3 Things To Remember About People We Admire

As a kid, you could find me in the backyard slinging my baseball bat around trying to mimic Ken Griffey Jr's infamous, beautiful swing. Or I was trying to look like Chipper Jones fielding a slow roller to 3rd with my bare hands (he was the best at that). I even practiced standing on the mound in the World Series, preparing to pitch in the bottom of the 9th inning with the game on the line.

We usually associate these moments of 'when I grow up' with kids admiring athletes, pop stars or astronauts...but who are we kidding?

In the age of selfies and trends and all things social media, comparison is something just about everyone can say they've dealt with at some point. We watch the 'experts' and we try our hardest to mimic what they do and who they are and how they lead. We read all their books and quote their words in meetings and conversations. 

But why have we allowed influencers to become idols?

And to set the record straight - I am guilty of this. I admire many men and women and their influence in my life and the lives of others - even those I've had no direct contact with. And as I've grown older, Theodore Roosevelt's legendary statement rings more true than ever:

"Comparison is the thief of joy."

But let's take a second to remember the struggles and insecurities and drama we deal with in our lives. Let's remember the burden of maintaining healthy relationships and making sure we check in with our mom a few times a week. Let's not forget about the laundry looming in the hamper and the honey-do list we've been putting off for weeks. 

These are the common, ordinary struggles that everyone, even the people we admire, have to deal with. So how do we keep those leaders and ball players and musicians we try to emulate from keeping the good things about who we are are and what we know and how we lead from taking the lead in our own story? It's pretty simple, actually: we remember they are people. 

Here are some things to think about:


1) They have a calendar full of stuff that isn't their work.

Their calendar is full of stuff outside of 9am to 5pm that includes yard work and trash duty and chores and meetings and doctor appointments and family and friendships and rest and responsibility that doesn't include what they get paid to do every day. The 24 hours you have every day is the same 24 hours they get. They are not above having to do the things that require time with their loved ones and making sure the world around them doesn't fall apart. And if they think they're above that, I'd be careful keeping them on the admiration list.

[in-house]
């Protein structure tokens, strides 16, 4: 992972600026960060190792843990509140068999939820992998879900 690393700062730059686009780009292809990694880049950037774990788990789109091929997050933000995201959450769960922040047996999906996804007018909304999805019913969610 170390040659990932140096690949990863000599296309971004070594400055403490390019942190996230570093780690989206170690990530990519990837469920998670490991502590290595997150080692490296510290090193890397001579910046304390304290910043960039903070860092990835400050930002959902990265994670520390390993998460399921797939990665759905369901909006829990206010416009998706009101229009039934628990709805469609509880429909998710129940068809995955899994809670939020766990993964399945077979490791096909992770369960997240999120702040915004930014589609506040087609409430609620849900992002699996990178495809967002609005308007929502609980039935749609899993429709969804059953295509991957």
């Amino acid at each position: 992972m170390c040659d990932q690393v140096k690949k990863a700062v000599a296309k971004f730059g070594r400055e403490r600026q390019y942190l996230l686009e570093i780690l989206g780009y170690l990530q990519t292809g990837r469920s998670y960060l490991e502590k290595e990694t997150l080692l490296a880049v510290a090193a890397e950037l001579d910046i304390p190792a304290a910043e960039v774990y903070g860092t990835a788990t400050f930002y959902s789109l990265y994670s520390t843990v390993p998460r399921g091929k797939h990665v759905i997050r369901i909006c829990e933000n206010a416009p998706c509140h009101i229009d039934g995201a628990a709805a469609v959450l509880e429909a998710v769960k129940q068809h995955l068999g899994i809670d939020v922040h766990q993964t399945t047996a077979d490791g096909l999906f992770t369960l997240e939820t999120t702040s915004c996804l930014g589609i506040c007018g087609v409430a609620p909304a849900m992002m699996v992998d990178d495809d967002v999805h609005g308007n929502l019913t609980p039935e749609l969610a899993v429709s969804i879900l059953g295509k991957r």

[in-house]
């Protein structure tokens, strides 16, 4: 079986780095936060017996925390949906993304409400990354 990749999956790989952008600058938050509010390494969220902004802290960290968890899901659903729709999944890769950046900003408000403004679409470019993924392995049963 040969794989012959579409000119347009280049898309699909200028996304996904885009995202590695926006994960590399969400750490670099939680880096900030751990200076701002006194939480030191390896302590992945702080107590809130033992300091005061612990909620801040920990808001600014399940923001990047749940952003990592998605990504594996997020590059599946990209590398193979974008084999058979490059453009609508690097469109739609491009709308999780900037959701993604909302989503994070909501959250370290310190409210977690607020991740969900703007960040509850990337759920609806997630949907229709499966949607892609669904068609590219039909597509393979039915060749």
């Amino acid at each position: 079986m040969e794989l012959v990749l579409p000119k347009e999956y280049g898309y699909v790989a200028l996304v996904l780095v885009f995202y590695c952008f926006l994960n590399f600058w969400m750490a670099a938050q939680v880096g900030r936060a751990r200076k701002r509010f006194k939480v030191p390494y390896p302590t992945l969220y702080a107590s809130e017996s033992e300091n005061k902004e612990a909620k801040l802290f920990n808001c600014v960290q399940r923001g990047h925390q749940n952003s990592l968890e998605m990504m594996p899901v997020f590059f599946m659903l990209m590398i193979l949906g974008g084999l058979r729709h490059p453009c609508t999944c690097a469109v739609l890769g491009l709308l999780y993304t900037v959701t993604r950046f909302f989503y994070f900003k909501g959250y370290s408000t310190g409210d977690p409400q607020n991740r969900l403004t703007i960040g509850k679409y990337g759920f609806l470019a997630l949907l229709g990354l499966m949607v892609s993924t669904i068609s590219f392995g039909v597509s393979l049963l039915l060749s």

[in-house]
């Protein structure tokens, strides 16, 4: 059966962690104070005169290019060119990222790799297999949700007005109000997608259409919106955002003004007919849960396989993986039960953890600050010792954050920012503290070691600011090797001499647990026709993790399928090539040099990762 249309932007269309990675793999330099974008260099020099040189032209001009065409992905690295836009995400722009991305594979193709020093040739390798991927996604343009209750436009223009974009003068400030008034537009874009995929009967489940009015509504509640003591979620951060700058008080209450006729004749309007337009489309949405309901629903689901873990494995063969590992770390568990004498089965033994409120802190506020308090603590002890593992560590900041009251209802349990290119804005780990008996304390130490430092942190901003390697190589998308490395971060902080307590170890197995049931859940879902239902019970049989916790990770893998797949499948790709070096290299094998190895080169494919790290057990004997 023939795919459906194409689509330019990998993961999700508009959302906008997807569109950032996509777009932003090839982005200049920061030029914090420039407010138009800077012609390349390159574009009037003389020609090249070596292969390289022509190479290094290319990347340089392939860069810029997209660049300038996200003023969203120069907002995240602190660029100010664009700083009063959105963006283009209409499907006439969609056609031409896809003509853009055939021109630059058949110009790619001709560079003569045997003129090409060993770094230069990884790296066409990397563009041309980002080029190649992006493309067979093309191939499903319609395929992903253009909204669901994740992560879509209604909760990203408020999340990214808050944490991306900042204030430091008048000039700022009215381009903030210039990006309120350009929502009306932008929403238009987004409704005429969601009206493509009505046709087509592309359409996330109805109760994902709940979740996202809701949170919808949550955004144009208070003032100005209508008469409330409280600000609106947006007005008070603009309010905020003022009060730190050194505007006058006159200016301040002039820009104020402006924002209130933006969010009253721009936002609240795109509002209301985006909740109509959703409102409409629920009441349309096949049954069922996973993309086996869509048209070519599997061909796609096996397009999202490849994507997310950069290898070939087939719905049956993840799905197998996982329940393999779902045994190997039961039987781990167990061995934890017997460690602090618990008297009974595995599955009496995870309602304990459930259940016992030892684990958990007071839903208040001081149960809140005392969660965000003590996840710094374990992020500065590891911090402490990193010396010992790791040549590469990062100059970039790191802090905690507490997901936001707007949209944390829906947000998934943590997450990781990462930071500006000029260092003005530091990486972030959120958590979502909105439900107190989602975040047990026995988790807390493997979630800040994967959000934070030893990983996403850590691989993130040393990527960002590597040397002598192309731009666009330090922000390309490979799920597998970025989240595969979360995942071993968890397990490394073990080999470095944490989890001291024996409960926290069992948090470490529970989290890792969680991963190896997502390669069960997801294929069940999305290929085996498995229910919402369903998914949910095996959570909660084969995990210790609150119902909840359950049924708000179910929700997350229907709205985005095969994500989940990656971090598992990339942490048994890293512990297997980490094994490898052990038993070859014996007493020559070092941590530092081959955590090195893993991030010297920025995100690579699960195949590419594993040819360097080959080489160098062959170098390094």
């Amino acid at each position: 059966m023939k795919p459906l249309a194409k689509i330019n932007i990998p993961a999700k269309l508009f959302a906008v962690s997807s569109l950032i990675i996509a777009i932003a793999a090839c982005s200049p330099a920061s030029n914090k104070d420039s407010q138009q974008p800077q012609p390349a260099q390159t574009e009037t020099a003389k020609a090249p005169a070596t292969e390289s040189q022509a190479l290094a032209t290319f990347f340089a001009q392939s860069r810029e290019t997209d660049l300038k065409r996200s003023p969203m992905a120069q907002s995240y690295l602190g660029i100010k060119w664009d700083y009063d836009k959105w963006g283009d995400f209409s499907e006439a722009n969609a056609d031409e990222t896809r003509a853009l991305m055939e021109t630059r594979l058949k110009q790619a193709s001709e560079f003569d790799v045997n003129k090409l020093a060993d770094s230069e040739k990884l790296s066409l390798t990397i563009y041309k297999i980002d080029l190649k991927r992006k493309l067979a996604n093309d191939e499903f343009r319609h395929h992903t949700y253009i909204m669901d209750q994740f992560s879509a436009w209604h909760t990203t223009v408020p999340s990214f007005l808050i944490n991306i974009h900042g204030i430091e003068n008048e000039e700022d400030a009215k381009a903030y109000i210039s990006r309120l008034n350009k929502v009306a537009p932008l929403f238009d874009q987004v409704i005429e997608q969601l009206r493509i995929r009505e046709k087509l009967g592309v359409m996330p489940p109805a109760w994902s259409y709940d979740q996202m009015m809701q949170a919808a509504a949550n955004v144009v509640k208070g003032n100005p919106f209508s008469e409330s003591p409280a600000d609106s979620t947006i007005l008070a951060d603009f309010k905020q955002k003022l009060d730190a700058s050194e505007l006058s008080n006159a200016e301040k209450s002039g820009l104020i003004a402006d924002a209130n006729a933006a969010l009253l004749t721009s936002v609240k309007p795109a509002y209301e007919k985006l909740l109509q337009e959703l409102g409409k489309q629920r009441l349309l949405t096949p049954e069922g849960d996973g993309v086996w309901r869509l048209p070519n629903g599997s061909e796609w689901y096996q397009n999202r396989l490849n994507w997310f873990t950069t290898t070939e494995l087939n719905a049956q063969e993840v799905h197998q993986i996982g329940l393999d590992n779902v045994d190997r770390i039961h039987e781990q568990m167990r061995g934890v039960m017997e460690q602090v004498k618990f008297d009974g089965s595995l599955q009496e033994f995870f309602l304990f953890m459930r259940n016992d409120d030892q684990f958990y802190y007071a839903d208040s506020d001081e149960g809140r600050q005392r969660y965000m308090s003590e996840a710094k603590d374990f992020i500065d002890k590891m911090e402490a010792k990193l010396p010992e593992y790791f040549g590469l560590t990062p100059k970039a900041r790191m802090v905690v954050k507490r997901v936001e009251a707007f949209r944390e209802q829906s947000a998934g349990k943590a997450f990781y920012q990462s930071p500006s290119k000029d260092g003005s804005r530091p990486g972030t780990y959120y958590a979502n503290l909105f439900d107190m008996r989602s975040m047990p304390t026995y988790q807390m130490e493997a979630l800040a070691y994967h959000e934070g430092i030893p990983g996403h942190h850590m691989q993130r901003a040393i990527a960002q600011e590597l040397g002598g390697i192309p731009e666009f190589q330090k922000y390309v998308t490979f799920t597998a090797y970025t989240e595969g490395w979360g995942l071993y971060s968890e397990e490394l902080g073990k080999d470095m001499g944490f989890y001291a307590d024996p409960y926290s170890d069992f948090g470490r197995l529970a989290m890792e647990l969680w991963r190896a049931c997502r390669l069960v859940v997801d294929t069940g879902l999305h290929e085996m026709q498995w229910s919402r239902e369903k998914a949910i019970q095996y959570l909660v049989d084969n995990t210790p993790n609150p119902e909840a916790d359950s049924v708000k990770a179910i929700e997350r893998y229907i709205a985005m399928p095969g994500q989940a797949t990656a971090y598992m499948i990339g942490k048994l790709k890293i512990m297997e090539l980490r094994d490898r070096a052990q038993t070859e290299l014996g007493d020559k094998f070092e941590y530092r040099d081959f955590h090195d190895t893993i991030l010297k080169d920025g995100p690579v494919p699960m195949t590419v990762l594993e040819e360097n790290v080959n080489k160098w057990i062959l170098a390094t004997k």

2) They change their minds.

I have a love/hate relationship with the fact that Twitter allows you to download your entire archive of tweets. I love it because I can laugh at the dumb things I said 8 years ago and I hate it because I can also cry at the dumb things I said 8 years ago (I was 20 when I started tweeting). My thoughts on the world and people and theology and leadership have greatly evolved over the years. I've learned and grown and finally understood new and beautiful and different things. And what's awesome is so have the leaders you admire. They see things differently and they change and they grow. And that's ok. So if they say something that challenges you or makes you think or makes you question what you know about something, roll with it. Ask new questions and allow yourself to change and learn and grow too.

3) Your world doesn't revolve around them. 

Or it shouldn't, at least. The things you know or believe or understand or have experienced are more valuable to the way you lead than what other people have done. The leaders you read or listen to or watch or emulate have so many different experiences and issues and struggles and victories and lives than you. What you know and who you are matters. Yes, learn from other leaders. Yes, understand the context of their situations. But NO, don't allow their stories and lessons and values take over who you are and what you have to offer. 


Don't get me wrong - having a list of mentors or people you learn from is not just valuable, it is necessary! But don't let those leaders or their lessons overtake the way you lead your family, your organization, your team, or yourself. 

So - what are some of the things YOU have learned that have shaped how you lead? And who are some leaders that have helped you in your journey? Comment below so we can learn from you!